2. A second fundamental premise upon which general semantics is based may be best stated by quoting from the linguistic anthropologist Edward Sapir:

Human beings do not live in the objective world alone, nor alone in the world of social activity as ordinarily understood, but are very much at the mercy of the particular language which has become the medium of expression for their society. It is quite an illusion to imagine that one adjusts to reality essentially without the use of language and that language is merely an incidental means of solving specific problems of communication or reflection. The fact of the matter is that the ‘real world’ is to a large extent unconsciously built up on the language habits of the group. … We see and hear and otherwise experience very largely as we do because the language habits of our community predispose certain choices of interpretation. (8)

In other words, the culture and language in which we are raised will shape or influence how we construct the ‘realities’ of our experiences, given the peculiarities of that culture and language. This has become known as the Sapir-Whorf Hypothesis. Similarly, Korzybski posited in Science and Sanity:

… every language having a structure, by the very nature of language, reflects in its own structure that of the world as assumed by those who evolved the language. In other words, we read unconsciously into the world the structure of the language we use. (9)

We do not realize what tremendous power the structure of an habitual language has. It is not an exaggeration to say that it enslaves us through the mechanism of semantic reaction and that the structure which a language exhibits, and impresses upon us unconsciously, is automatically projected upon the world around us. (10)

3. Another fundamental premise of general semantics is that humans have the ability to respond conditionally to verbal and non-verbal stimuli. In his famous experiments, Dr. Ivan Pavlov trained his dog to manifest a conditioned response behavior. By ringing a bell at the same time he fed the dog, Pavlov conditioned the dog to associate, or identify, the sound of the bell with the food. When the dog heard the bell, it expected food and began salivating in anticipation. Therefore the dog’s behavioral response (the salivating) resulted directly from the stimulus of the bell; when Pavlov rang the bell, the dog salivated. Humans, however, have the ability to respond more appropriately in less conditioned ways — conditionally  rather than conditioned. We may talk in terms such as “he really pushed my buttons,” but in most cases we have some degree of control over our responsive behaviors, regardless of which button is pushed. If we don’t exercise that control, if we immediately react without pause and without regarding the situation and the consequences, then we can rightly be accused of exhibiting more animalistic, rather than more human, behaviors.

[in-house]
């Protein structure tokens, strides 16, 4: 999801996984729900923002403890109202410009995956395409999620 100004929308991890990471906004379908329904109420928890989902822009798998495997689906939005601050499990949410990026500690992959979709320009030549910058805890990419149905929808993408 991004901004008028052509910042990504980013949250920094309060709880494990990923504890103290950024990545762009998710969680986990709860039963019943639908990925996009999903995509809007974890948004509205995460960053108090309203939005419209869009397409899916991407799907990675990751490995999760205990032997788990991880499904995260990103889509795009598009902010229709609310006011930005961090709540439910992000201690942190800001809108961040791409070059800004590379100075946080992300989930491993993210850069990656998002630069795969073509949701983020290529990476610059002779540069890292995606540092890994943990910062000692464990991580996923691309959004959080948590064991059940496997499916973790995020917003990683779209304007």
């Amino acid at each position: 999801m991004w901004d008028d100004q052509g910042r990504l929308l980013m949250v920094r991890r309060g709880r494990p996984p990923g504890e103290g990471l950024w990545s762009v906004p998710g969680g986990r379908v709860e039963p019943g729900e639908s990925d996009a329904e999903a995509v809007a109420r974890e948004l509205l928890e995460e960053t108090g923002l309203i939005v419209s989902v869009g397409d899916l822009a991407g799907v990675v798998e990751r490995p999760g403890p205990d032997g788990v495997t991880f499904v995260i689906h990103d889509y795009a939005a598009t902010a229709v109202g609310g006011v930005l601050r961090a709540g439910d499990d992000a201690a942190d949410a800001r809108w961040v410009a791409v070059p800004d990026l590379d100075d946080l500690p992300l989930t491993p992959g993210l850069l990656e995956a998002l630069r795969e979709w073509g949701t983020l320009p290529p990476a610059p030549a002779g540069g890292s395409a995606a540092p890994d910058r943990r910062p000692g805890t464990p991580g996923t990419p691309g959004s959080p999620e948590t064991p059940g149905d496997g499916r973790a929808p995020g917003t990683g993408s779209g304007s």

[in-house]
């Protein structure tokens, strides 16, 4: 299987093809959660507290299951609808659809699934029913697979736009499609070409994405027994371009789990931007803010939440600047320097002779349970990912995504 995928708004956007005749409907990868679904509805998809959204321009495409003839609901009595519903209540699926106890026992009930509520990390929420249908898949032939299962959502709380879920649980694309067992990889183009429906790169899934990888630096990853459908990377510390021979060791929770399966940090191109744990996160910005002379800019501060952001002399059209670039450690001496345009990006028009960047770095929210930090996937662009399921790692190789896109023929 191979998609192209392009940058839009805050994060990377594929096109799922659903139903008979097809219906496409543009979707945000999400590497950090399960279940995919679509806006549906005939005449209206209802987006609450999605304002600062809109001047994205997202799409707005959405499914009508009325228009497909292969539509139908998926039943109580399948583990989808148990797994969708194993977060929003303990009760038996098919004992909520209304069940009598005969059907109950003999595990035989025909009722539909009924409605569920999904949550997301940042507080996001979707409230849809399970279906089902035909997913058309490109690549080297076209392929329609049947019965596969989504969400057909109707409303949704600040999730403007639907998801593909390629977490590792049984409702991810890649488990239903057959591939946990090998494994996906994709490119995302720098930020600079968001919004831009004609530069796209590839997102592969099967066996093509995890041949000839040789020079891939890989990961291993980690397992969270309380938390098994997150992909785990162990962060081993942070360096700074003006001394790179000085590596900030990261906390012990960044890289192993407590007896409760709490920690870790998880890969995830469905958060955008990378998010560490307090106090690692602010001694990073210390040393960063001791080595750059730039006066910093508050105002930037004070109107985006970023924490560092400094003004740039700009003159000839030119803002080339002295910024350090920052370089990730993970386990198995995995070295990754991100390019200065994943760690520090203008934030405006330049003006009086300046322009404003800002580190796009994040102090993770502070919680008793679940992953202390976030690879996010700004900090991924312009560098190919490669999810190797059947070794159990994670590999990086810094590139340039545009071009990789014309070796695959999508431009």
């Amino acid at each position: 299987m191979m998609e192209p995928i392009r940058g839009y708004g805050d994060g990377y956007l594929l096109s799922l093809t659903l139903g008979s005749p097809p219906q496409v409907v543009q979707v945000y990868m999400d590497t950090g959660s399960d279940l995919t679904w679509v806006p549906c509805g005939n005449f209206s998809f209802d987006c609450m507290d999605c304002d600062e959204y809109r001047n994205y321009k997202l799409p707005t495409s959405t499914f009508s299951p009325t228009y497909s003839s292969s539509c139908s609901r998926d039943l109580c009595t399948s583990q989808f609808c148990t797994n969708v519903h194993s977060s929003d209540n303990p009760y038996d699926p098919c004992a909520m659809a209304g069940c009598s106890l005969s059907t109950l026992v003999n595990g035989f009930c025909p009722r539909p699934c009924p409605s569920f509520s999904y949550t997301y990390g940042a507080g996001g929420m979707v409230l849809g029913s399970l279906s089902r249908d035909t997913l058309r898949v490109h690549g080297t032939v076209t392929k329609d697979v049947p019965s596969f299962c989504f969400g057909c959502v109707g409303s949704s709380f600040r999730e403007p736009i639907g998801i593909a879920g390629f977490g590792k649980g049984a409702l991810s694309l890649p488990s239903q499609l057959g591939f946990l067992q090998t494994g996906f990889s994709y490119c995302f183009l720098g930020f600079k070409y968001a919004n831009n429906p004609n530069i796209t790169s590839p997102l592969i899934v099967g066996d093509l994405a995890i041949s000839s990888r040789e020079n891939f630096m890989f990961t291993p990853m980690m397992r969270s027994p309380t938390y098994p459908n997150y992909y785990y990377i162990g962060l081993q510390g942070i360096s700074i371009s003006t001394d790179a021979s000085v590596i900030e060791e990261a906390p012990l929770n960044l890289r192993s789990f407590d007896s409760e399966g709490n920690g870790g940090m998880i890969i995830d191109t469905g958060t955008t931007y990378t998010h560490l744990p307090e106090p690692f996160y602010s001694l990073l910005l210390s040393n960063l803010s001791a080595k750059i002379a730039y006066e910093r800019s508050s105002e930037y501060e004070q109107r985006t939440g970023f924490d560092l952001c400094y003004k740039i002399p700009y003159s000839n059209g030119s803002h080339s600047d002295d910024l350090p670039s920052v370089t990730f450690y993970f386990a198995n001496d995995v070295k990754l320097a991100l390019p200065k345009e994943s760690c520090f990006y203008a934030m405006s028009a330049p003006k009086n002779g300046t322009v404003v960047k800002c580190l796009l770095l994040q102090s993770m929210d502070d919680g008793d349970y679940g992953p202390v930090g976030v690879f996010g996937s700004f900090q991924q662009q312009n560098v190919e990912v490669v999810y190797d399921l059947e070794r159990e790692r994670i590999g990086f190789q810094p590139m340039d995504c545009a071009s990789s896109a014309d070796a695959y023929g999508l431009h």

4. The fourth premise I would mention in this condensed introduction is related to perhaps the most familiar metaphor associated with Korzybski — the map is not the territory. Our ability to achieve “maximum humanness” and evolve to our individual potentials is at least partially a function of how accurately our language behaviors reflect and are consistent with what we ‘know’ about our world. In other words, our verbal ‘maps’ ought to be congruent with and structurally similar to the facts of our non-verbal ‘territories.’ The world of words we put inside our heads ought to be related to and similar with the world of non-words in which we live.

Abraham Maslow, in his study of what he called self-actualizing behaviors, wrote of individuals whose internal ‘maps’were in synch with their external ‘territories’:

One particularly impressive and instructive aspect of this superior relation with reality…was [their ability to] …distinguish far more easily than most the fresh, concrete, and ideographic from the generic, abstract, and rubricized. The consequence is that they live more in the real world of nature than in the man-made mass of concepts, abstractions, expectations, beliefs, and stereotypes that most people confuse with the world. They are therefore far more apt to perceive what is there rather than their own wishes, hopes, fears, anxieties, their own theories and beliefs or those of their cultural group. (11)

Please note that these four premises do not constitute all of the premises of general semantics. Some might claim that these do not even constitute premises as much as they represent derived extrapolations from other, more fundamental, premises. But in the context of this Heinlein Centennial, I hope they provide a basis for re-examining Heinlein’s work — particularly his characters — from a general semantics perspective. I suspect that, in addition to his “discovering the future” of interplanetary travel and intergalactic communities, Heinlein has revealed through his fictional characters what we, the readers, might one day become.

And that, to quote the Grand Master, “beats spaceships.”

NOTES

  1. www.heinleinsociety.org/rah/history/GeneralSemanticsInfo.html
  2. Heinlein refers to the Second American Congress on General Semantics held at Denver University in August 1941.
  3. In 1941, Korzybski was only 61 years old. He died in 1950 at age 70.